I have a lot of time for Thiago Maia, a 19-year-old defensive midfielder at Santos who will play at the Olympics. He came into the Santos team aged 17 and he is very accomplished. I think the Atlético Mineiro left-back Douglas Santos will move to Europe too. He is 22 and already had a poor spell at Udinese, but he has rebuilt his career. He is a very modern, technically accomplished left-back. Luan at Grêmio is a late bloomer, he is 23, but I think he will be in Europe soon. He can play as a false 9, as a number 10 or in the wide positions in a front 3. He’s a very modern attacker.

Lastly, what is your opinion on South American football? There has been a wider audience interested in recent seasons, do you think the attraction is bigger and is on the up?

I really enjoy South American football, but you have to see it for what it is. The play is not the same, it is not as fast or accomplished as the Premier League. But I love it for its chaos. Tactically, it’s very chaotic and things happen in the South American game that would never happen in Europe. Fights between managers and players, lights going out in stadiums, teams turning up late is a regular occurrence due to awful traffic. It’s utter chaos at times. If the Premier League is seeing U2 at the 02 Arena, South American football is watching a punk band without a label in a small moshpit somewhere. It’s very spit and sawdust and hugely unpredictable. The structure is so tumultuous and any team that has a good season has its best players picked off by European clubs. So teams that win the league one year can fight relegation the next and vice versa. One good signing can see you move from 14th or fighting for the title.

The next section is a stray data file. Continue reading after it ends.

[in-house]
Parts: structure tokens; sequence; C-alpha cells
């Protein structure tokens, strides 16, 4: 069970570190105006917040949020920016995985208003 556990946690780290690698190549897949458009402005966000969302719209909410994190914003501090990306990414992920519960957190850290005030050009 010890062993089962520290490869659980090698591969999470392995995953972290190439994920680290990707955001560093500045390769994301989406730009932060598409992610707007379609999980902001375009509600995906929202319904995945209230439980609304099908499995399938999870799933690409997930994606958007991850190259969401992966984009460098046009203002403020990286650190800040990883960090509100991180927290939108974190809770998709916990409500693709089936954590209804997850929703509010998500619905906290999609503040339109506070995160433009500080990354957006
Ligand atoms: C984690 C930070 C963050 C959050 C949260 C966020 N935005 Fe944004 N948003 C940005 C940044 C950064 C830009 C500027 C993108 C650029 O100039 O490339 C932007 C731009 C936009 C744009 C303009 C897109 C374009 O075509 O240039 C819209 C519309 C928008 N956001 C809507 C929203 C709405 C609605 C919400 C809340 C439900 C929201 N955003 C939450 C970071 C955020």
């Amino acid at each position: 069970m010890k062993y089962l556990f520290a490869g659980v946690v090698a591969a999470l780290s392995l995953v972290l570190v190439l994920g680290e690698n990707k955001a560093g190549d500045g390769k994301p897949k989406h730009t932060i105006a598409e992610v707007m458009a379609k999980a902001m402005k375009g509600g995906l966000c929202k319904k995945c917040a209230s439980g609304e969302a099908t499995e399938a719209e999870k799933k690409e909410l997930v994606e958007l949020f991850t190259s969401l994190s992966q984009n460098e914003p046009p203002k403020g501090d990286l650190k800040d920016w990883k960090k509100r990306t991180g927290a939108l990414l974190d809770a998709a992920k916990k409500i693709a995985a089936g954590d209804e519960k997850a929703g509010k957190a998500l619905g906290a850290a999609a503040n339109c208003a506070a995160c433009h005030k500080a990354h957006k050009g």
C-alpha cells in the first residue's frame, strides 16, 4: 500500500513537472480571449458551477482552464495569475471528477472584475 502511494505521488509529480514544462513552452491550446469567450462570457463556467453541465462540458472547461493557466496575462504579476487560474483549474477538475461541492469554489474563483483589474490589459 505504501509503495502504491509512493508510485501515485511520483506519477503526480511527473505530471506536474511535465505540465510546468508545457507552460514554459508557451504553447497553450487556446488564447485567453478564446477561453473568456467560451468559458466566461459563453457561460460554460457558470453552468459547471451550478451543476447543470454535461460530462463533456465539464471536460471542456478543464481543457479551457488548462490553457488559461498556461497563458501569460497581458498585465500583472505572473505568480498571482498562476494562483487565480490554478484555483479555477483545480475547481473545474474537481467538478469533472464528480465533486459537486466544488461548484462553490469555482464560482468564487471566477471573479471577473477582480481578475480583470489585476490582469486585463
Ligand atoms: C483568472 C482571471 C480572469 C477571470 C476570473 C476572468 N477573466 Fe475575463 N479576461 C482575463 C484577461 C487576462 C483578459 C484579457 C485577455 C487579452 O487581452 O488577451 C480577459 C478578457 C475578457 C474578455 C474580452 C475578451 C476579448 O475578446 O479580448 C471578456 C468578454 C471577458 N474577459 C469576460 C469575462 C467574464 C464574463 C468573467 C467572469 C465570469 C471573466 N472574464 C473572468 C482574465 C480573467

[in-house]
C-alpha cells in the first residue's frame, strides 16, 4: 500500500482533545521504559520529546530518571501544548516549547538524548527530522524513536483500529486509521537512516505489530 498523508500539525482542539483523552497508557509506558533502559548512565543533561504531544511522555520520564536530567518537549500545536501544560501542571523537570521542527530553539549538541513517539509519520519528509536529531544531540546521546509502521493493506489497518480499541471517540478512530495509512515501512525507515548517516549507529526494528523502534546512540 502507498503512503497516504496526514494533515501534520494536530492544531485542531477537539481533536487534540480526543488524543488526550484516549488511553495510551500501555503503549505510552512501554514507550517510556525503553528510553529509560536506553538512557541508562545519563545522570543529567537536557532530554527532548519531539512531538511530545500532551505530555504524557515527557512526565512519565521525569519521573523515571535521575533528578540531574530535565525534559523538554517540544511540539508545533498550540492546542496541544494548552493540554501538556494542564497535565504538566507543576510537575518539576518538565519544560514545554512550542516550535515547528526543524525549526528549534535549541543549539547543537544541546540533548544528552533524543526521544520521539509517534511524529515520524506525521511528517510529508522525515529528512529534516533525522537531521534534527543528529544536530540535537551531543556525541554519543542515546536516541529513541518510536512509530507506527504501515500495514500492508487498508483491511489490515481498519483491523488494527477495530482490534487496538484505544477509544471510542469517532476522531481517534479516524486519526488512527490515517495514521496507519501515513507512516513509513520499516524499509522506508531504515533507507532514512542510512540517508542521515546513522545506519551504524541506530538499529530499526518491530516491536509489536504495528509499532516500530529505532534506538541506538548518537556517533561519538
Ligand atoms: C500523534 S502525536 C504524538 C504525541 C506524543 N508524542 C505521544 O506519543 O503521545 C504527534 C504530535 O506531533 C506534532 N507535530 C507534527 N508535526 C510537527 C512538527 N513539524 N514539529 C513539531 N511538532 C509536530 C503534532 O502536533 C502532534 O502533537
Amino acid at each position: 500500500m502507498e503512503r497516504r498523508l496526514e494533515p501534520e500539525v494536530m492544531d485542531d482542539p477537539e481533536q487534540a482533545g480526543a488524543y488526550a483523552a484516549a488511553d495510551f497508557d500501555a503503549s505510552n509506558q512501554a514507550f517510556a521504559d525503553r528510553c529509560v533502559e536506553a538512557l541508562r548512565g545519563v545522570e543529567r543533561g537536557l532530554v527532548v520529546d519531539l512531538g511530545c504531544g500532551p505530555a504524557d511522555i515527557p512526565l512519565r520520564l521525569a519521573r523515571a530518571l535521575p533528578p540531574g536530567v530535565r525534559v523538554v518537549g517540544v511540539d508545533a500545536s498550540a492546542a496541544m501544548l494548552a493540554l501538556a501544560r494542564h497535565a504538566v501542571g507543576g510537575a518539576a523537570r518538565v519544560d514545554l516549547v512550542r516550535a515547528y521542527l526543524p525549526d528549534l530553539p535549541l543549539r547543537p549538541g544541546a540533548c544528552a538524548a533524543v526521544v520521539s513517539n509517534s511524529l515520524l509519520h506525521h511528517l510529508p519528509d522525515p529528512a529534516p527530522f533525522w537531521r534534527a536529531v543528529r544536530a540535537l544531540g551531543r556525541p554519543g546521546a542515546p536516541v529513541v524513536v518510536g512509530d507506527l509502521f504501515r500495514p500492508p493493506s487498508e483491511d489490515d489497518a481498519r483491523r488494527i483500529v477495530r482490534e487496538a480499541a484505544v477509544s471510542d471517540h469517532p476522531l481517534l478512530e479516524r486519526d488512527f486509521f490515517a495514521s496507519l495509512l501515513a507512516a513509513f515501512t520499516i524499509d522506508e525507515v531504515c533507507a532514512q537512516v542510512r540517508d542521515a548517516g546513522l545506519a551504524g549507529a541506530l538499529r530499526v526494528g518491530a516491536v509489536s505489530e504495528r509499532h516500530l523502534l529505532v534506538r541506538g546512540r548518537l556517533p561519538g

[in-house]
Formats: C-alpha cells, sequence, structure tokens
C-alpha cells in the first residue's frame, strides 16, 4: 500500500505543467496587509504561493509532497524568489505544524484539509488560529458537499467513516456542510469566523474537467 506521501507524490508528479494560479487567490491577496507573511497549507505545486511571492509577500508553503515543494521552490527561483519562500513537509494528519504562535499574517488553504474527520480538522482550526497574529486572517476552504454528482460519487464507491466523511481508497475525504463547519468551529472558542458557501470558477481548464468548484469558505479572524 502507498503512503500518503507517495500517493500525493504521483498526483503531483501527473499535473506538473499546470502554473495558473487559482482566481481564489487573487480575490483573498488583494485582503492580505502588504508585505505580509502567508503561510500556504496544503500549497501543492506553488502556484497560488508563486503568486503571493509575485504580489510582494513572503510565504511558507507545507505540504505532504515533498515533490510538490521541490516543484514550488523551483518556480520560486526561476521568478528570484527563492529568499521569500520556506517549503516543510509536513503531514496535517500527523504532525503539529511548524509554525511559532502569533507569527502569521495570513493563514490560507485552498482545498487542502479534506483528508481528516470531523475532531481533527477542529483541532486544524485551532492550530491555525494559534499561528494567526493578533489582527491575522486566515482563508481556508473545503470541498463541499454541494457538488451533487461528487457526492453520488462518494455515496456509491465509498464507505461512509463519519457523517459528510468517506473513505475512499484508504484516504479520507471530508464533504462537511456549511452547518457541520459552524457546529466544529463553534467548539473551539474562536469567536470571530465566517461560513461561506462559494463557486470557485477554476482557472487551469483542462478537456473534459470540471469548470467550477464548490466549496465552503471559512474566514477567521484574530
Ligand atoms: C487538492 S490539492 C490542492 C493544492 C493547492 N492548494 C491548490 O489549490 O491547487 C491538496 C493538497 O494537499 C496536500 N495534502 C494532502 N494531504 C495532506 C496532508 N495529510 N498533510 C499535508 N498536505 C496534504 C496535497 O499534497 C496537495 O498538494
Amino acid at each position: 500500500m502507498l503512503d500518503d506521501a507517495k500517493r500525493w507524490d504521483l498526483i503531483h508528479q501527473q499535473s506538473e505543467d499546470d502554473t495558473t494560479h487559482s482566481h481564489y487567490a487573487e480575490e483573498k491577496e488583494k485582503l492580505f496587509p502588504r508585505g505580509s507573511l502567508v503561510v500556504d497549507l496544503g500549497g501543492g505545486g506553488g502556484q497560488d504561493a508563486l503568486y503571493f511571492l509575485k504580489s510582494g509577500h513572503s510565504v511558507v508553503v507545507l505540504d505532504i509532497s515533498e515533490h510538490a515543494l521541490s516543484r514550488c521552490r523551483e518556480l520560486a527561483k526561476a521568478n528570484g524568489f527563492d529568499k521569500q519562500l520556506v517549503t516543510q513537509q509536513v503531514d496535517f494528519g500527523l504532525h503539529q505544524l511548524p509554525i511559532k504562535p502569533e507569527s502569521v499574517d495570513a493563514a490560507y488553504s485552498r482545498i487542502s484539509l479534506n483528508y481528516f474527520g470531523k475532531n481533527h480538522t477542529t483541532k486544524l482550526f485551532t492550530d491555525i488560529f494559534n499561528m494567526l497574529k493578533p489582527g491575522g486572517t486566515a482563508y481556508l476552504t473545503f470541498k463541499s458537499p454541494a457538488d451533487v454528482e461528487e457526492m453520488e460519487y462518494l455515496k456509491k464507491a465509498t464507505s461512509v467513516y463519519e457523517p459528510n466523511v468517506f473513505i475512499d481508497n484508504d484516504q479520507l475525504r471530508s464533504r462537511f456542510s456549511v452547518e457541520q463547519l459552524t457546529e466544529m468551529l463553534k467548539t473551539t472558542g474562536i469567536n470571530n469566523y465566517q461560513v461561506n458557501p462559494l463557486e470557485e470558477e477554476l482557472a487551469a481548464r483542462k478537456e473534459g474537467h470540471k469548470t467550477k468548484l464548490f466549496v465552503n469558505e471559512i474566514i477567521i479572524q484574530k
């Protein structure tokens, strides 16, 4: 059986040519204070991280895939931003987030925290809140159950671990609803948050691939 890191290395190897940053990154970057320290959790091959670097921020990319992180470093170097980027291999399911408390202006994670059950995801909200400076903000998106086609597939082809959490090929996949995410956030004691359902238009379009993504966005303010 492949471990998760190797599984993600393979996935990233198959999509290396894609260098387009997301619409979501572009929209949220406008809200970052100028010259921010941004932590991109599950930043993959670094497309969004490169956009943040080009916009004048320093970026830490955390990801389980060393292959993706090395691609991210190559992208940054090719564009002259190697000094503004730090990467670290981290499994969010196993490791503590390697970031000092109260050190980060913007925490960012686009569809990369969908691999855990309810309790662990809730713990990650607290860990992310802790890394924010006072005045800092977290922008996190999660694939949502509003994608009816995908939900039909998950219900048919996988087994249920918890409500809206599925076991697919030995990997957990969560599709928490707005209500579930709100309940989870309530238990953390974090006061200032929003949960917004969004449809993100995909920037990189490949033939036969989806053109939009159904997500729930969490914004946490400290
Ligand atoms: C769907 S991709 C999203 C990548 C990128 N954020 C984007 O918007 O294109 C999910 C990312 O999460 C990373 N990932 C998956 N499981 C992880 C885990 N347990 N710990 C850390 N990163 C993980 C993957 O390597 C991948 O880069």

I’m not sure interest will ever grow significantly, but there is greater access to it through the internet for instance. Most Europeans that watch do so through marital or ancestoral links. My wife is from Brazil, which is how I got into it. I think the Premier League and the Champions League are too big and all consuming and South America doesn’t have the money or the structures to ever compete with that. I’d compare it to lower league football really, there will always be a niche interest, but probably not enough to see it grow significantly.